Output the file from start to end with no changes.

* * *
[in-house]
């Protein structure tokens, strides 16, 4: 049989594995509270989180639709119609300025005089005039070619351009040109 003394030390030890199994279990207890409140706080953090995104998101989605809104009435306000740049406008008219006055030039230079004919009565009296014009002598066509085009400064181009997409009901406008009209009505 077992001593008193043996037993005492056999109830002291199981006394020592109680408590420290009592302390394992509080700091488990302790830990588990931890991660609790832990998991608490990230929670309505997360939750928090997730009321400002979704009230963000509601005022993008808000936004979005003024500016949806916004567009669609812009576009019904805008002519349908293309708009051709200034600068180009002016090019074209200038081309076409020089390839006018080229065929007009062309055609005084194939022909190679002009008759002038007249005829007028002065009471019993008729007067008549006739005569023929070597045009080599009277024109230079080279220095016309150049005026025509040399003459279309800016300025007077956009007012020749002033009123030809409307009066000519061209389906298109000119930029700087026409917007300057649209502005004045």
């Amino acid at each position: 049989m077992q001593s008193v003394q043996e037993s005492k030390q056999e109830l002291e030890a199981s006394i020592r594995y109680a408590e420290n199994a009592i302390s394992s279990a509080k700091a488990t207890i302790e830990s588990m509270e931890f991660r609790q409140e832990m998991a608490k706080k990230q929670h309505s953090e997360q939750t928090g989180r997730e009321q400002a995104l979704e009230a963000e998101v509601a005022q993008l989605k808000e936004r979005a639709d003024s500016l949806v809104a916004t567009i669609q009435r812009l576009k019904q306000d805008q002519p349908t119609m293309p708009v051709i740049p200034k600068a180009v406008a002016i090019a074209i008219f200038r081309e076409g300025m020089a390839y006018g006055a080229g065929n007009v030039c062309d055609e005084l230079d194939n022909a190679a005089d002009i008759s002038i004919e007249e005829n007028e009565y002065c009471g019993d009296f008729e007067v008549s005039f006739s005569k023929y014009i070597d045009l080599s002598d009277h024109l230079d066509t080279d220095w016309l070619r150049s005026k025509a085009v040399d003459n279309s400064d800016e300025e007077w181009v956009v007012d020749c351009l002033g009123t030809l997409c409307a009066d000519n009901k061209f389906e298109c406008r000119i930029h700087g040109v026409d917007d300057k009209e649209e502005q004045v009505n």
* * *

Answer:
[in-house]
């Protein structure tokens, strides 16, 4: 049989594995509270989180639709119609300025005089005039070619351009040109 003394030390030890199994279990207890409140706080953090995104998101989605809104009435306000740049406008008219006055030039230079004919009565009296014009002598066509085009400064181009997409009901406008009209009505 077992001593008193043996037993005492056999109830002291199981006394020592109680408590420290009592302390394992509080700091488990302790830990588990931890991660609790832990998991608490990230929670309505997360939750928090997730009321400002979704009230963000509601005022993008808000936004979005003024500016949806916004567009669609812009576009019904805008002519349908293309708009051709200034600068180009002016090019074209200038081309076409020089390839006018080229065929007009062309055609005084194939022909190679002009008759002038007249005829007028002065009471019993008729007067008549006739005569023929070597045009080599009277024109230079080279220095016309150049005026025509040399003459279309800016300025007077956009007012020749002033009123030809409307009066000519061209389906298109000119930029700087026409917007300057649209502005004045």
């Amino acid at each position: 049989m077992q001593s008193v003394q043996e037993s005492k030390q056999e109830l002291e030890a199981s006394i020592r594995y109680a408590e420290n199994a009592i302390s394992s279990a509080k700091a488990t207890i302790e830990s588990m509270e931890f991660r609790q409140e832990m998991a608490k706080k990230q929670h309505s953090e997360q939750t928090g989180r997730e009321q400002a995104l979704e009230a963000e998101v509601a005022q993008l989605k808000e936004r979005a639709d003024s500016l949806v809104a916004t567009i669609q009435r812009l576009k019904q306000d805008q002519p349908t119609m293309p708009v051709i740049p200034k600068a180009v406008a002016i090019a074209i008219f200038r081309e076409g300025m020089a390839y006018g006055a080229g065929n007009v030039c062309d055609e005084l230079d194939n022909a190679a005089d002009i008759s002038i004919e007249e005829n007028e009565y002065c009471g019993d009296f008729e007067v008549s005039f006739s005569k023929y014009i070597d045009l080599s002598d009277h024109l230079d066509t080279d220095w016309l070619r150049s005026k025509a085009v040399d003459n279309s400064d800016e300025e007077w181009v956009v007012d020749c351009l002033g009123t030809l997409c409307a009066d000519n009901k061209f389906e298109c406008r000119i930029h700087g040109v026409d917007d300057k009209e649209e502005q004045v009505n």